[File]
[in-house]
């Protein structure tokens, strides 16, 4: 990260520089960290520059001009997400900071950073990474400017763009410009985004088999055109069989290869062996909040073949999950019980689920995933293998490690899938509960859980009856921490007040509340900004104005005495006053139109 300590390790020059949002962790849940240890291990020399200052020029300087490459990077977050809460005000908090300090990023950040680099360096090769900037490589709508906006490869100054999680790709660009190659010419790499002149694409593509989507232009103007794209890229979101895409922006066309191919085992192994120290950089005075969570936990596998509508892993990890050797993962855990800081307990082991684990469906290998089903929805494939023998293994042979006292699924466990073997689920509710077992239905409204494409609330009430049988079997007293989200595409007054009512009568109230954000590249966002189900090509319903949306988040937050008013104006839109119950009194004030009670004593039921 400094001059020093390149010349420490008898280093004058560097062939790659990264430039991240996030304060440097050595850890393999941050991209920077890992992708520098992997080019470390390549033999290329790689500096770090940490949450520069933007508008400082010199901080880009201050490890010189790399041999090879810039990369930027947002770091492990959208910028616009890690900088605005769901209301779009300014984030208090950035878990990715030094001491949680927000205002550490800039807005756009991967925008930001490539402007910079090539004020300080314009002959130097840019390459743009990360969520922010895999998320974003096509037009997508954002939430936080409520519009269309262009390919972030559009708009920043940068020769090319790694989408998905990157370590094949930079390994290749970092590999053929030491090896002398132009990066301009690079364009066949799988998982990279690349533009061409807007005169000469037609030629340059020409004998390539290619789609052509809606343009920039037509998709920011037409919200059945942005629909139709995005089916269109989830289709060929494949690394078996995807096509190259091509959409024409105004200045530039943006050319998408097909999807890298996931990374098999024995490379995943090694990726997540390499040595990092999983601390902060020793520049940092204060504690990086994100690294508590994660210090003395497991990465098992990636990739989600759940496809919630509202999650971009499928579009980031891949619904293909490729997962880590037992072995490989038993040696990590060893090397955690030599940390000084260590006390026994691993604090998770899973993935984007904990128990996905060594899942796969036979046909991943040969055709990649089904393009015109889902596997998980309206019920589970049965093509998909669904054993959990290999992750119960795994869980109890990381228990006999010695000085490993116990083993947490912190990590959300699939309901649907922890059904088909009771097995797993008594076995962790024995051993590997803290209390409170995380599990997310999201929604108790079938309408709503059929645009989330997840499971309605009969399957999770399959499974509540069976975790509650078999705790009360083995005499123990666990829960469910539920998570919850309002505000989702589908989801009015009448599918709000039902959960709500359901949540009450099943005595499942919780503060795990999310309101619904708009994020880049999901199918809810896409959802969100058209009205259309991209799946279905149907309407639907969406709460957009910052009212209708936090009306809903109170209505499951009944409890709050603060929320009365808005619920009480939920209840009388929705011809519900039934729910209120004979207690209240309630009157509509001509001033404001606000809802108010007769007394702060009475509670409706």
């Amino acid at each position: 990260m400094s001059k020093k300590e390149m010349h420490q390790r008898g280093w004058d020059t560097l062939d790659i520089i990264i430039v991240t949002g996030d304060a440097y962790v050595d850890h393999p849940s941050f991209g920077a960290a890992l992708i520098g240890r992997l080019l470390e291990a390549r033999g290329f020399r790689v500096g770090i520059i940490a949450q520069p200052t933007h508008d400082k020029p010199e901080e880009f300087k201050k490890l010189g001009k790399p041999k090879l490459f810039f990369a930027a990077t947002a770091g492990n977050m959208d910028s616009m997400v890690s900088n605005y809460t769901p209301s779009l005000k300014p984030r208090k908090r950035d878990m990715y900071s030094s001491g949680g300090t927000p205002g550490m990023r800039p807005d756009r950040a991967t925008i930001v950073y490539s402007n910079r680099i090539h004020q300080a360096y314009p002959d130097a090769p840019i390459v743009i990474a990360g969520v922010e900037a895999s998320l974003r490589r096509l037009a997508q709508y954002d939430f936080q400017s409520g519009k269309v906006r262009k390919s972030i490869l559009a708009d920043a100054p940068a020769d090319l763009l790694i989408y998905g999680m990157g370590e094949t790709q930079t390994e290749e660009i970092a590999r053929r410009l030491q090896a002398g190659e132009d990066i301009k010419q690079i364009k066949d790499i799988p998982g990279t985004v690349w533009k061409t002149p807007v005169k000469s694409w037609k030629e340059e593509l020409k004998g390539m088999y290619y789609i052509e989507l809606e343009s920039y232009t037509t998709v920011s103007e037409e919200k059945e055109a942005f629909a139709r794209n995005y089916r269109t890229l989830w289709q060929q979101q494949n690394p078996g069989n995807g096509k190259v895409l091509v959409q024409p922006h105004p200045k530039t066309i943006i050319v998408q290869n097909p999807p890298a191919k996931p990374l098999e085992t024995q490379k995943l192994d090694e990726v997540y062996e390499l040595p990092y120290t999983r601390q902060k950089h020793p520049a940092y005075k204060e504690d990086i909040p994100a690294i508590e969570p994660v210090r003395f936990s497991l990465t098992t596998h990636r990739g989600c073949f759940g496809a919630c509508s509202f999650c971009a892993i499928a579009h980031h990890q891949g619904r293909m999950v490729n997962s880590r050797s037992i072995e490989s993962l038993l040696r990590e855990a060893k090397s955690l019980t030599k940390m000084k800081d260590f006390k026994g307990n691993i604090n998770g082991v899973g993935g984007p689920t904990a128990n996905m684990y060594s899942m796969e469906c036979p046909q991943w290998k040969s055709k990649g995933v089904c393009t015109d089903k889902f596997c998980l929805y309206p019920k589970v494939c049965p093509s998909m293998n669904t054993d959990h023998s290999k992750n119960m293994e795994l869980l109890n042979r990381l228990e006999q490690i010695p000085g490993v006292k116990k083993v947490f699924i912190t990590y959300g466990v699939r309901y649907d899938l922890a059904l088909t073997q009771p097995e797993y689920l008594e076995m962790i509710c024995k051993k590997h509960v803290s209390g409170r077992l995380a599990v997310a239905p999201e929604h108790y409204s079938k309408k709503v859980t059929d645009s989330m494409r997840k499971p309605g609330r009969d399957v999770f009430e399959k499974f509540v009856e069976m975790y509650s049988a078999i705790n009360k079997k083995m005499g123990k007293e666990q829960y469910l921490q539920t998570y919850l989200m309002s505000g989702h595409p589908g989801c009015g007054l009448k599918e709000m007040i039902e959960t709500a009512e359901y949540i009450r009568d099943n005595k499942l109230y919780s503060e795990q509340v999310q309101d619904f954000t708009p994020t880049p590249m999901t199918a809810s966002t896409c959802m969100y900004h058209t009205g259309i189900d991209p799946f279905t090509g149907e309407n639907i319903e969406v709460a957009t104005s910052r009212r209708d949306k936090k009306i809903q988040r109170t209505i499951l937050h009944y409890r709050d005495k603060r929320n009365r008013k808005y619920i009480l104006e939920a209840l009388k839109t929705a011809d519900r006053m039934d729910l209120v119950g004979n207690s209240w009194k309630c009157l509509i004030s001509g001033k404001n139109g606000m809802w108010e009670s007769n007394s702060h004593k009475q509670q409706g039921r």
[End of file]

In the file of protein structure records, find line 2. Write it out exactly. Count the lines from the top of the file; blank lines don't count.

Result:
């Protein structure tokens, strides 16, 4: 990260520089960290520059001009997400900071950073990474400017763009410009985004088999055109069989290869062996909040073949999950019980689920995933293998490690899938509960859980009856921490007040509340900004104005005495006053139109 300590390790020059949002962790849940240890291990020399200052020029300087490459990077977050809460005000908090300090990023950040680099360096090769900037490589709508906006490869100054999680790709660009190659010419790499002149694409593509989507232009103007794209890229979101895409922006066309191919085992192994120290950089005075969570936990596998509508892993990890050797993962855990800081307990082991684990469906290998089903929805494939023998293994042979006292699924466990073997689920509710077992239905409204494409609330009430049988079997007293989200595409007054009512009568109230954000590249966002189900090509319903949306988040937050008013104006839109119950009194004030009670004593039921 400094001059020093390149010349420490008898280093004058560097062939790659990264430039991240996030304060440097050595850890393999941050991209920077890992992708520098992997080019470390390549033999290329790689500096770090940490949450520069933007508008400082010199901080880009201050490890010189790399041999090879810039990369930027947002770091492990959208910028616009890690900088605005769901209301779009300014984030208090950035878990990715030094001491949680927000205002550490800039807005756009991967925008930001490539402007910079090539004020300080314009002959130097840019390459743009990360969520922010895999998320974003096509037009997508954002939430936080409520519009269309262009390919972030559009708009920043940068020769090319790694989408998905990157370590094949930079390994290749970092590999053929030491090896002398132009990066301009690079364009066949799988998982990279690349533009061409807007005169000469037609030629340059020409004998390539290619789609052509809606343009920039037509998709920011037409919200059945942005629909139709995005089916269109989830289709060929494949690394078996995807096509190259091509959409024409105004200045530039943006050319998408097909999807890298996931990374098999024995490379995943090694990726997540390499040595990092999983601390902060020793520049940092204060504690990086994100690294508590994660210090003395497991990465098992990636990739989600759940496809919630509202999650971009499928579009980031891949619904293909490729997962880590037992072995490989038993040696990590060893090397955690030599940390000084260590006390026994691993604090998770899973993935984007904990128990996905060594899942796969036979046909991943040969055709990649089904393009015109889902596997998980309206019920589970049965093509998909669904054993959990290999992750119960795994869980109890990381228990006999010695000085490993116990083993947490912190990590959300699939309901649907922890059904088909009771097995797993008594076995962790024995051993590997803290209390409170995380599990997310999201929604108790079938309408709503059929645009989330997840499971309605009969399957999770399959499974509540069976975790509650078999705790009360083995005499123990666990829960469910539920998570919850309002505000989702589908989801009015009448599918709000039902959960709500359901949540009450099943005595499942919780503060795990999310309101619904708009994020880049999901199918809810896409959802969100058209009205259309991209799946279905149907309407639907969406709460957009910052009212209708936090009306809903109170209505499951009944409890709050603060929320009365808005619920009480939920209840009388929705011809519900039934729910209120004979207690209240309630009157509509001509001033404001606000809802108010007769007394702060009475509670409706």